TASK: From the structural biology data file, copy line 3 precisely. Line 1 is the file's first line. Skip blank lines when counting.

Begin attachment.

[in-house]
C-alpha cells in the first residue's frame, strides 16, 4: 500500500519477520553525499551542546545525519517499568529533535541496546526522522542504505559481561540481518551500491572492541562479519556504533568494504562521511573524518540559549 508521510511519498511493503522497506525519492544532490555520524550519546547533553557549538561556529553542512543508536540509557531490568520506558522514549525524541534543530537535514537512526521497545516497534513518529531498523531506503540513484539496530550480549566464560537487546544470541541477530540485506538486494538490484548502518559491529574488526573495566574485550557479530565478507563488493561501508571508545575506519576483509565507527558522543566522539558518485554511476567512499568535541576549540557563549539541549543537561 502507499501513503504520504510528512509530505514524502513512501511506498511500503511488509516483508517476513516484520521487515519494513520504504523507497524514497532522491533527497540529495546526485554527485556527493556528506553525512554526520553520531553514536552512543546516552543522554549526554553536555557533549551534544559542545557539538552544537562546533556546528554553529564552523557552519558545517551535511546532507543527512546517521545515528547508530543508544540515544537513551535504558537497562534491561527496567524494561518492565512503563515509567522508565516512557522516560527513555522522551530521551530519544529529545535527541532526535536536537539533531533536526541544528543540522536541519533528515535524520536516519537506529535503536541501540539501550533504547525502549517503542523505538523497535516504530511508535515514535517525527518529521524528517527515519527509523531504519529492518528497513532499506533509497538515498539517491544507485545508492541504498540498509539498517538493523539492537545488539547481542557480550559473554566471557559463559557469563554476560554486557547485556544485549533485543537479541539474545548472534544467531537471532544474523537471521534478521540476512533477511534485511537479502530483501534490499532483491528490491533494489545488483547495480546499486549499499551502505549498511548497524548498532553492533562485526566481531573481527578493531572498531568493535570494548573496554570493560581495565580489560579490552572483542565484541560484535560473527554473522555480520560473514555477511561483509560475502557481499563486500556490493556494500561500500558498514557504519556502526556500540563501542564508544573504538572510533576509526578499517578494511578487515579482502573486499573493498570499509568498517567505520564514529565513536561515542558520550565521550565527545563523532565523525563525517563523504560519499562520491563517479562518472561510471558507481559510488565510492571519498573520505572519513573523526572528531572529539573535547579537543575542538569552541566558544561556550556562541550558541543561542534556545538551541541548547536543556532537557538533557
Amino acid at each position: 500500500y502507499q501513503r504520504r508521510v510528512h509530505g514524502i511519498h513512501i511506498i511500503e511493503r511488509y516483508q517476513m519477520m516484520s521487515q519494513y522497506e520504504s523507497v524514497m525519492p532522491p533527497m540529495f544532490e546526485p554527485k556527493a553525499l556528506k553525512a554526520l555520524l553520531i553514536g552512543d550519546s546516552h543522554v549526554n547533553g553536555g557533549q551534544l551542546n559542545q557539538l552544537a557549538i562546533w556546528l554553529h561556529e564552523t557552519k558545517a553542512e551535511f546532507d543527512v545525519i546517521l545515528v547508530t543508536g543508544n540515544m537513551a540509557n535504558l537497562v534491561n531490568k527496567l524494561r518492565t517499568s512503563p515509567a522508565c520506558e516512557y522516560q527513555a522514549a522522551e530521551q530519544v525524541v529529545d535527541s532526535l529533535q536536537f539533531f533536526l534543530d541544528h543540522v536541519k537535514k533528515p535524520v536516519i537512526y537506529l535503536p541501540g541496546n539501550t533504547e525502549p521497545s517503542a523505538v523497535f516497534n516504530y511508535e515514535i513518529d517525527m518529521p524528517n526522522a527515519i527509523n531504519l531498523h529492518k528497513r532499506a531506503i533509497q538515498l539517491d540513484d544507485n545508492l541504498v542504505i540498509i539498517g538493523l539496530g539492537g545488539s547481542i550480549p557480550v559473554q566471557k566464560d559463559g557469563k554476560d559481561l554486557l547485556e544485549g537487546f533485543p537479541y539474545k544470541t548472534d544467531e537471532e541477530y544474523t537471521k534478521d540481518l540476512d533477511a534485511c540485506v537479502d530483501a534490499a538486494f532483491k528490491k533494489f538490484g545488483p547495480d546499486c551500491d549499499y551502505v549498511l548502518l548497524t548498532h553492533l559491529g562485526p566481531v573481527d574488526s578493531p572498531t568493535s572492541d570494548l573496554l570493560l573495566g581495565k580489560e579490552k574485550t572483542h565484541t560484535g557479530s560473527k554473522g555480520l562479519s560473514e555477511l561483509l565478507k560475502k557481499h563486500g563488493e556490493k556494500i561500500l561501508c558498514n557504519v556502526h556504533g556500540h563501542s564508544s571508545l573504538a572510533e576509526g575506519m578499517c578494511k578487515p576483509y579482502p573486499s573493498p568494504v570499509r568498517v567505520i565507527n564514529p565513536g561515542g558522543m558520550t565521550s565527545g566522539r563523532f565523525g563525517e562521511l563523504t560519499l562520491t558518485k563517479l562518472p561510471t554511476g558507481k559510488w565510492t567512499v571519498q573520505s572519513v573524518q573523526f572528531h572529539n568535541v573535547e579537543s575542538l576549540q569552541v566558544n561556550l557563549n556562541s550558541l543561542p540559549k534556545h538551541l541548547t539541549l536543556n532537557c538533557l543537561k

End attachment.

Amino acid at each position: 500500500y502507499q501513503r504520504r508521510v510528512h509530505g514524502i511519498h513512501i511506498i511500503e511493503r511488509y516483508q517476513m519477520m516484520s521487515q519494513y522497506e520504504s523507497v524514497m525519492p532522491p533527497m540529495f544532490e546526485p554527485k556527493a553525499l556528506k553525512a554526520l555520524l553520531i553514536g552512543d550519546s546516552h543522554v549526554n547533553g553536555g557533549q551534544l551542546n559542545q557539538l552544537a557549538i562546533w556546528l554553529h561556529e564552523t557552519k558545517a553542512e551535511f546532507d543527512v545525519i546517521l545515528v547508530t543508536g543508544n540515544m537513551a540509557n535504558l537497562v534491561n531490568k527496567l524494561r518492565t517499568s512503563p515509567a522508565c520506558e516512557y522516560q527513555a522514549a522522551e530521551q530519544v525524541v529529545d535527541s532526535l529533535q536536537f539533531f533536526l534543530d541544528h543540522v536541519k537535514k533528515p535524520v536516519i537512526y537506529l535503536p541501540g541496546n539501550t533504547e525502549p521497545s517503542a523505538v523497535f516497534n516504530y511508535e515514535i513518529d517525527m518529521p524528517n526522522a527515519i527509523n531504519l531498523h529492518k528497513r532499506a531506503i533509497q538515498l539517491d540513484d544507485n545508492l541504498v542504505i540498509i539498517g538493523l539496530g539492537g545488539s547481542i550480549p557480550v559473554q566471557k566464560d559463559g557469563k554476560d559481561l554486557l547485556e544485549g537487546f533485543p537479541y539474545k544470541t548472534d544467531e537471532e541477530y544474523t537471521k534478521d540481518l540476512d533477511a534485511c540485506v537479502d530483501a534490499a538486494f532483491k528490491k533494489f538490484g545488483p547495480d546499486c551500491d549499499y551502505v549498511l548502518l548497524t548498532h553492533l559491529g562485526p566481531v573481527d574488526s578493531p572498531t568493535s572492541d570494548l573496554l570493560l573495566g581495565k580489560e579490552k574485550t572483542h565484541t560484535g557479530s560473527k554473522g555480520l562479519s560473514e555477511l561483509l565478507k560475502k557481499h563486500g563488493e556490493k556494500i561500500l561501508c558498514n557504519v556502526h556504533g556500540h563501542s564508544s571508545l573504538a572510533e576509526g575506519m578499517c578494511k578487515p576483509y579482502p573486499s573493498p568494504v570499509r568498517v567505520i565507527n564514529p565513536g561515542g558522543m558520550t565521550s565527545g566522539r563523532f565523525g563525517e562521511l563523504t560519499l562520491t558518485k563517479l562518472p561510471t554511476g558507481k559510488w565510492t567512499v571519498q573520505s572519513v573524518q573523526f572528531h572529539n568535541v573535547e579537543s575542538l576549540q569552541v566558544n561556550l557563549n556562541s550558541l543561542p540559549k534556545h538551541l541548547t539541549l536543556n532537557c538533557l543537561k